LEATHAM MUSIC

Piano Lessons in Albury

About us

Piano lessons WITH YEARS OF EXPERIENCE as music teachers in NSW and Victorian high schools as qualified music teachers we offer the best possible start to your music education.

We are happy to prepare students for formal exams and will cover advanced keyboard technique, general knowledge of classical music, aural training and the public performance skills necessary to make strong progress in the AMEB or ANZCA system.

However, it is unlikely that we would consider preparing beginners for an examination in the first few years of lessons. It is more important that children love playing music first. Our main focus is building comprehensive music skills that allow our students to enjoy music as a lifelong pursuit.

Our emphasis is in developing strong sight-reading ability, building a large repertoire of short concert pieces rather than just a few difficult ones each year, and giving students much more than instructions on how to pass an exam.


Your home piano

LEARNING THE BASICS of music reading and using both hands takes several months. A small electronic keyboard to begin with is sufficient. As you develop your skills you may need consider a full sized keyboard or piano, depending on the type of music you wish to play.

Electronic Keyboard

Electric instruments are lightweight, easy to move and offer a wide range of voices. They have a headphone socket if noise is a problem in the house, and often include a built-in metronome and multi-track recorder which can be useful. Listening to your own playing is an excellent way to improve your performance style.

For classical music a valuable feature is the availability of a harpsichord voice that can really open a student’s mind to the playing style needed for music written before about 1780.

Better quality instruments will allow faster progress and more confident piano technique. If you decide to purchase a digital instrument then our preferred model would have 88 wooden keys and a strong fixed pedal assembly.

Acoustic Piano

The best way to learn classical music is on a real piano, one with felt hammers and strings. A key condition however is that it must be tuned and regulated twice a year. A budget of $1 a day should cover all maintenance on a good quality upright piano.

More control over the sound is possible on acoustic pianos, the volume range is wider and the tone cannot be matched by even the best electronic instruments.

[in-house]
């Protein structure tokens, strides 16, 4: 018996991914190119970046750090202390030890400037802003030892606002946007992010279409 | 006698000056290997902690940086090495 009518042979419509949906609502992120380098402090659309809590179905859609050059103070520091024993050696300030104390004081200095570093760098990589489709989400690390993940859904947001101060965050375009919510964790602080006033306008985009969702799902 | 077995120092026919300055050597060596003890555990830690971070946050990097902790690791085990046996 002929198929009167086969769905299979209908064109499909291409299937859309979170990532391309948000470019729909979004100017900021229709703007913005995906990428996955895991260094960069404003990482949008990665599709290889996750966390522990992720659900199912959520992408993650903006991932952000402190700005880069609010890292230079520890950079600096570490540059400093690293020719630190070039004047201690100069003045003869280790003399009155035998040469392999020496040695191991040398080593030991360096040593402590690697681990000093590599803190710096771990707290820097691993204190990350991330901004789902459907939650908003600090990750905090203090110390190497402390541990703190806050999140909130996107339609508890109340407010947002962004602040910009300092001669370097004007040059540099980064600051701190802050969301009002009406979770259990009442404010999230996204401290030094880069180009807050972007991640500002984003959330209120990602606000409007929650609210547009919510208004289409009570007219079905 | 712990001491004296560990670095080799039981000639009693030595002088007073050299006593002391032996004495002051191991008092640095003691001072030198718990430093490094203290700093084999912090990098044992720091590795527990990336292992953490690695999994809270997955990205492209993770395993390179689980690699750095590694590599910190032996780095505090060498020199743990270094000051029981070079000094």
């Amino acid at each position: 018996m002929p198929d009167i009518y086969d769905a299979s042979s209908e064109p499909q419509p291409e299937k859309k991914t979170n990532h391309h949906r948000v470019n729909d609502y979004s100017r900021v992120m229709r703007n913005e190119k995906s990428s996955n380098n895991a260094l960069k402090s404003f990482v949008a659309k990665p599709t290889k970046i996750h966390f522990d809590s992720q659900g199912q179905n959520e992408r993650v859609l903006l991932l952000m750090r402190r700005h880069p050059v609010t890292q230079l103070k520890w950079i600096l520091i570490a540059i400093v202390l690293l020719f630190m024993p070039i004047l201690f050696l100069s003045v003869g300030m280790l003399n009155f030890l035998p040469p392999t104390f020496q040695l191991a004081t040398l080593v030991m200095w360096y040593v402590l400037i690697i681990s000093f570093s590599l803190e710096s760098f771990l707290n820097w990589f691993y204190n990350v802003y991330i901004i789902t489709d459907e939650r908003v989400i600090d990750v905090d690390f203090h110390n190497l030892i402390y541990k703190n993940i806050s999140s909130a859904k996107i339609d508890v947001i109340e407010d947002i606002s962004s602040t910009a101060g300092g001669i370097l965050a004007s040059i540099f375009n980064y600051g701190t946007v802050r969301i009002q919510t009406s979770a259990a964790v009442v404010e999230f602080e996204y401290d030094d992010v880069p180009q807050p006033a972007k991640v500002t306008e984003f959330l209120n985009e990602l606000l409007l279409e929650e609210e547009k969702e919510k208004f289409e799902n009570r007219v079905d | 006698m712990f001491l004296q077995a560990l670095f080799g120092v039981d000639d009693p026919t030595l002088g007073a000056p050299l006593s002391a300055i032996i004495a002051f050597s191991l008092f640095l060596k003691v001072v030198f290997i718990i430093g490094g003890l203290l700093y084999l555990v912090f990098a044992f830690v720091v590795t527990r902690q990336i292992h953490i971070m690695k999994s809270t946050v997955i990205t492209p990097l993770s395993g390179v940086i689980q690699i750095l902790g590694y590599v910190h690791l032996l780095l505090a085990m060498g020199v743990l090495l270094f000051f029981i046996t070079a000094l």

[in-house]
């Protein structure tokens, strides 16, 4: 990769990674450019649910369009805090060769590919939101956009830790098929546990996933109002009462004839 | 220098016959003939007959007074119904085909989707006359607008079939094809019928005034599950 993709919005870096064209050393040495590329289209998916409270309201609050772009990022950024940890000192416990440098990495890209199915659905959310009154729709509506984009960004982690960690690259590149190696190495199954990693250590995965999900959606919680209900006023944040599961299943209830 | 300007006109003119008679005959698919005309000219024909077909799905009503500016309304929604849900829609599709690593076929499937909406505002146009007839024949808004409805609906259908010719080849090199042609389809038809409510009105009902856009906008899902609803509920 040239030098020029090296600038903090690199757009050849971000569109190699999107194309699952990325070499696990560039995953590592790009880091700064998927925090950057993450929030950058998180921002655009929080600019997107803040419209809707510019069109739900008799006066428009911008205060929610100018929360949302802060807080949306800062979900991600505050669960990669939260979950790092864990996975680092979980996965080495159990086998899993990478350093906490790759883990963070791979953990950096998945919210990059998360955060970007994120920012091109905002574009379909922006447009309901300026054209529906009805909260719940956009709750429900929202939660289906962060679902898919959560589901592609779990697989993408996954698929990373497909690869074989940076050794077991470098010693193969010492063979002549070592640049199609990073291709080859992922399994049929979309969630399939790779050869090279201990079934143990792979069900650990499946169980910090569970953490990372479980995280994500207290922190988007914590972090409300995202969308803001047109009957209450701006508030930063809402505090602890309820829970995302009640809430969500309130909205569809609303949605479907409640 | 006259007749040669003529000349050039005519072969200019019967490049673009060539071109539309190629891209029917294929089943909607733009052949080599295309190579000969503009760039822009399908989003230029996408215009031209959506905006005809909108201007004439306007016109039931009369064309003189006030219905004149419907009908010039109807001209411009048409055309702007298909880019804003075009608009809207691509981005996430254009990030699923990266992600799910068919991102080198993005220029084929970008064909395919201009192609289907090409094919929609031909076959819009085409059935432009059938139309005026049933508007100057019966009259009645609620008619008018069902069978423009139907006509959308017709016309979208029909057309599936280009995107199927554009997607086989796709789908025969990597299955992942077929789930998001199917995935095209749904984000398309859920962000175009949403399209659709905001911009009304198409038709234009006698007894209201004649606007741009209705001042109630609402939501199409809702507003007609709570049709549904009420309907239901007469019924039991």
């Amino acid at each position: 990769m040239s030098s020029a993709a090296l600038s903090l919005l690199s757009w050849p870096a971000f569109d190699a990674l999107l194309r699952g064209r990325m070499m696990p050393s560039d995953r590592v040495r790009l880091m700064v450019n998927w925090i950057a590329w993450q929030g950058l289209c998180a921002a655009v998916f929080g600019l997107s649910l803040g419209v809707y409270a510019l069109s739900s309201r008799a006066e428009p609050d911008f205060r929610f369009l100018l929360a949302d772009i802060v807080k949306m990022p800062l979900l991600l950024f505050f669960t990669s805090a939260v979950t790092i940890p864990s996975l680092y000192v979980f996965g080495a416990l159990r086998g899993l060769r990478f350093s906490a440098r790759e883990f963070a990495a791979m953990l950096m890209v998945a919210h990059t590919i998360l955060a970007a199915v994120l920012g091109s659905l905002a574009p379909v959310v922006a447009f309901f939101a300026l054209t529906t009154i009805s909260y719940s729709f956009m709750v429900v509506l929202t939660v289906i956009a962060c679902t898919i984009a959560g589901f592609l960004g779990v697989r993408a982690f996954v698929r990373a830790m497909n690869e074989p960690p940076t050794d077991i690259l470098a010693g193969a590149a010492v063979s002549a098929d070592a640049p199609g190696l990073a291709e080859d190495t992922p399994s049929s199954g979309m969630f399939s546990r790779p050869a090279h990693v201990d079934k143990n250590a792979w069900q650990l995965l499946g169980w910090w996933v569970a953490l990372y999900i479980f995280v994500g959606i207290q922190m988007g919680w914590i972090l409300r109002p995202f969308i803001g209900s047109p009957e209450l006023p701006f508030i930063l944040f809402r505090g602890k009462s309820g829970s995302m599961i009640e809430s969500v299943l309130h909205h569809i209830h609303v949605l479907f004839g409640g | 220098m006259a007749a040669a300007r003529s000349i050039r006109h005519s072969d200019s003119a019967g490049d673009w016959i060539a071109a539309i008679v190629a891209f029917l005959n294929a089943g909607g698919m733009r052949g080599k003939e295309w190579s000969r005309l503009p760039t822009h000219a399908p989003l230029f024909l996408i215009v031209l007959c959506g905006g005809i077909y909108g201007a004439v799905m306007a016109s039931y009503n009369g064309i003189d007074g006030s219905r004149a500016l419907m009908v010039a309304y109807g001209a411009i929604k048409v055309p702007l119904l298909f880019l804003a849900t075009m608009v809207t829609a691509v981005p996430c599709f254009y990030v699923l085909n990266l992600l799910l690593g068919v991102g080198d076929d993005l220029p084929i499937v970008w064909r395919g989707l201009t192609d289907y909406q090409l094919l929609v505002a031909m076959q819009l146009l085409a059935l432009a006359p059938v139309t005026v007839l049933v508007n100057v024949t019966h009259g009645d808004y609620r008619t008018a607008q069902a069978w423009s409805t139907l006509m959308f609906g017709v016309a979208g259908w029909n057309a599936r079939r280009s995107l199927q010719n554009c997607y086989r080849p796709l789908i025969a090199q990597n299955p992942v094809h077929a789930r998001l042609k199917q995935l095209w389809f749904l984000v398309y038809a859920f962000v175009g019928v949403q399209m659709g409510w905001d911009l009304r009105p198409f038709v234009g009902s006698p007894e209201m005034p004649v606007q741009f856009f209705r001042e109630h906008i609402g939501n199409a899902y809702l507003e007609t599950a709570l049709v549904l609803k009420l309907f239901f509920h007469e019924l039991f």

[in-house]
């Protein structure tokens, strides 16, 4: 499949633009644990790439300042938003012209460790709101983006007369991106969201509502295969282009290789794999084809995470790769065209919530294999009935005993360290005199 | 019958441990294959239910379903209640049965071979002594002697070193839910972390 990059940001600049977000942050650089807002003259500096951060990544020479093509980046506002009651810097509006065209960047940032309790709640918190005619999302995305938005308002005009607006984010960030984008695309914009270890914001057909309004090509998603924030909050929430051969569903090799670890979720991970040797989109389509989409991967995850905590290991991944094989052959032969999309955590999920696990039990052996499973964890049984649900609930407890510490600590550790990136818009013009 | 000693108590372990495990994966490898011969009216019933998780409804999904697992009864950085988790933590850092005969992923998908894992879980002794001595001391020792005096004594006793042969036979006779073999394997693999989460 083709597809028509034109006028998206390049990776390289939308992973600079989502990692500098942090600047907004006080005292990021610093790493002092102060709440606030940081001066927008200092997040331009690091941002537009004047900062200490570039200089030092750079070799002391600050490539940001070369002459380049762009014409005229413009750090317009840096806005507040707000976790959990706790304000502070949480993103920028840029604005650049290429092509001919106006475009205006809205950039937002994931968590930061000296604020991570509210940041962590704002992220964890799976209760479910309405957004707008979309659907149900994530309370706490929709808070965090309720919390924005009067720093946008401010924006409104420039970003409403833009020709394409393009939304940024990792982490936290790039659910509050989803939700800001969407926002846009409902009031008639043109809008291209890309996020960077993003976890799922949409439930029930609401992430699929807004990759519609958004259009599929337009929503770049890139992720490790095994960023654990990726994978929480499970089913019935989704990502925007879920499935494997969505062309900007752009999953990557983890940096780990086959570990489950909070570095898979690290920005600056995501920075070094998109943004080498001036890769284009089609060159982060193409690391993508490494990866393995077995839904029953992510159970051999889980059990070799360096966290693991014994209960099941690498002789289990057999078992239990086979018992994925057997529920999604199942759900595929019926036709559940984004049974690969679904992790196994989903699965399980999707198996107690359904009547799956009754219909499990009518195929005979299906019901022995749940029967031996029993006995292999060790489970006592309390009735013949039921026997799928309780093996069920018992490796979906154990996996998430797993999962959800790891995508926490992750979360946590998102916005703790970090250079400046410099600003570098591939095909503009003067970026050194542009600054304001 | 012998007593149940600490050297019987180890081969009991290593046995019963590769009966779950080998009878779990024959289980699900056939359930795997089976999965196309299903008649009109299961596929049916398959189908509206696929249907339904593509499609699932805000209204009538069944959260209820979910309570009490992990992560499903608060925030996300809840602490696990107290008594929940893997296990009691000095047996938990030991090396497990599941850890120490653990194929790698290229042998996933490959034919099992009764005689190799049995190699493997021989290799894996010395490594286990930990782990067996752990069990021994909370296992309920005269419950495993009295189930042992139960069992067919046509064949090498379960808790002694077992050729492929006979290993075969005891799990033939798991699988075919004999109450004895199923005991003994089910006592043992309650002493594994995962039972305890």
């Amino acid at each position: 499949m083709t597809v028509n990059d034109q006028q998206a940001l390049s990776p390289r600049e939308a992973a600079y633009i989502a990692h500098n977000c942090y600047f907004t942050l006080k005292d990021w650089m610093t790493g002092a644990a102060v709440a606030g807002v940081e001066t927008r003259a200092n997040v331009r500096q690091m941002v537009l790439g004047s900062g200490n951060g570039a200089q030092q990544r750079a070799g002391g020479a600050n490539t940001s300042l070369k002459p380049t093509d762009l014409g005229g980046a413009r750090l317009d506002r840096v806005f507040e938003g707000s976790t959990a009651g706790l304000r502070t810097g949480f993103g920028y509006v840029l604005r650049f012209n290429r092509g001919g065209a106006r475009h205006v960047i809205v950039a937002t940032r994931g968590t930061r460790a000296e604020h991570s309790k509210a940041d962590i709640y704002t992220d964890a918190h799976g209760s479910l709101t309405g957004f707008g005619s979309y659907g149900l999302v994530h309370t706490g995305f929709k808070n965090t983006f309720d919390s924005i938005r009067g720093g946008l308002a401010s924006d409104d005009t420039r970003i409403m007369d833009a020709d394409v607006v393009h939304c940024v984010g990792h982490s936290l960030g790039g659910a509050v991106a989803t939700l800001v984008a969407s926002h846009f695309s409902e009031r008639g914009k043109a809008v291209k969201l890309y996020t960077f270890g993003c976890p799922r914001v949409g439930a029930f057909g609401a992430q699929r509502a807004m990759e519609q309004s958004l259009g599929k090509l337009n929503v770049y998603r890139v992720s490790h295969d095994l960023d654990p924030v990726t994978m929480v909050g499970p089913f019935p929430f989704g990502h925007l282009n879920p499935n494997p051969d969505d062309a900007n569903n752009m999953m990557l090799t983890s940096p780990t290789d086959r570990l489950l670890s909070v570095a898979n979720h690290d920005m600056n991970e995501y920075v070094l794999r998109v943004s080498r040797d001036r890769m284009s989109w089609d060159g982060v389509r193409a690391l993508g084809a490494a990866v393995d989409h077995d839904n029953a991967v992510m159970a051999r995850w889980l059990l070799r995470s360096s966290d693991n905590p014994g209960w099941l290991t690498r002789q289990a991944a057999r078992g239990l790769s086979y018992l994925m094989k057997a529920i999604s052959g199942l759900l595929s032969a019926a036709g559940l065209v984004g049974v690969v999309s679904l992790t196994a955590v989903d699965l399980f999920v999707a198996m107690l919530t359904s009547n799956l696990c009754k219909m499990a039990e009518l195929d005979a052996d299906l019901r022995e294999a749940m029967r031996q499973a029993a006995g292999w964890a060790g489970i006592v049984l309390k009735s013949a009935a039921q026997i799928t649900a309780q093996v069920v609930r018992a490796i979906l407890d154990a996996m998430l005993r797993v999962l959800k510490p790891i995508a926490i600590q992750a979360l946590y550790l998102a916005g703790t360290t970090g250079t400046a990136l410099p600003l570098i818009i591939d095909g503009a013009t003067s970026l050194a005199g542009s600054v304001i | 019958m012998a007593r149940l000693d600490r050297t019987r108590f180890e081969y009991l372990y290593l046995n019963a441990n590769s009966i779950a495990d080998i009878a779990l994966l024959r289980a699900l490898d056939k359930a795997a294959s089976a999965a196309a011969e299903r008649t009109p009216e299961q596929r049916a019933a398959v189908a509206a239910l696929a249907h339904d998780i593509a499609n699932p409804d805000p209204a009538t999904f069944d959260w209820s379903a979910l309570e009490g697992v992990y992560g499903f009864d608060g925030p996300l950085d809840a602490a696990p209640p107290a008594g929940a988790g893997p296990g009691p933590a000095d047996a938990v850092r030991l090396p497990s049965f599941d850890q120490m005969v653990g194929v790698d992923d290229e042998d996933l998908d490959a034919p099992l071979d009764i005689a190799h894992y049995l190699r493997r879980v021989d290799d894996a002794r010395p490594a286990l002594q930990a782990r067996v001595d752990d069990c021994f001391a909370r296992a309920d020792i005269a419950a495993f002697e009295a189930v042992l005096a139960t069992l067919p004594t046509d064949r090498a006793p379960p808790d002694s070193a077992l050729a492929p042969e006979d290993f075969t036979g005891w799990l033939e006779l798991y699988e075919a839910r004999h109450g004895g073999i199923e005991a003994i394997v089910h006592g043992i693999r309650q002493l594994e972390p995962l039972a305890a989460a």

Good quality second-hand uprights in smaller sizes start at around $3,500. New medium sized uprights such as the Kawai K200 start from around $6,000 or for the same price you could buy a large second-hand upright.

Tone quality in uprights is dependent on the height of the instrument. A piano at least 1.2m tall such as the Kawai K300 or Yamaha U1J for around $7,000 would be an excellent choice.

If you are serious about becoming a top class musician you will eventually need to consider a grand piano. This is definitely recommended if you are studying for examinations at Grade 8 or higher. The sound quality and keyboard response are in a different world to even the best uprights.

Grand pianos shorter than 1.7m (5′8″) are not recommended as the sound quality and tuning are generally no better than a full sized 1.3m upright. High quality professional grands are at least 2m long (6′7″).

Small 1.8m grands start at around $30,000 plus GST. There are often bargains to be had for instruments around 10 years old from $10,000 depending on the size.

Our experience is that a real acoustic piano is ultimately better value. A good quality instrument will certainly last longer if regularly tuned and regulated.

We have a Steinway grand built in 1888 and it is still a joy to play! The complex sound and power of an acoustic piano allows sensitive musicians to create complex tone colours that are impossible with electric pianos.


Learning Resources

BEGINNERS CAN BENEFIT by using the following downloads, books and apps, beginning with a simple map to keep near the keyboard.

>Download the Keyboard Map.

Learning the note names in each clef is not difficult if you avoid the trap of making up pointless poems to help you remember. When you learned to say the alphabet as a child you did not recite Alpha Bravo Charlie Delta Echo Foxtrot Golf. Instead you learned the alphabet as a series of letter sounds. Do the same with music and things will go much faster.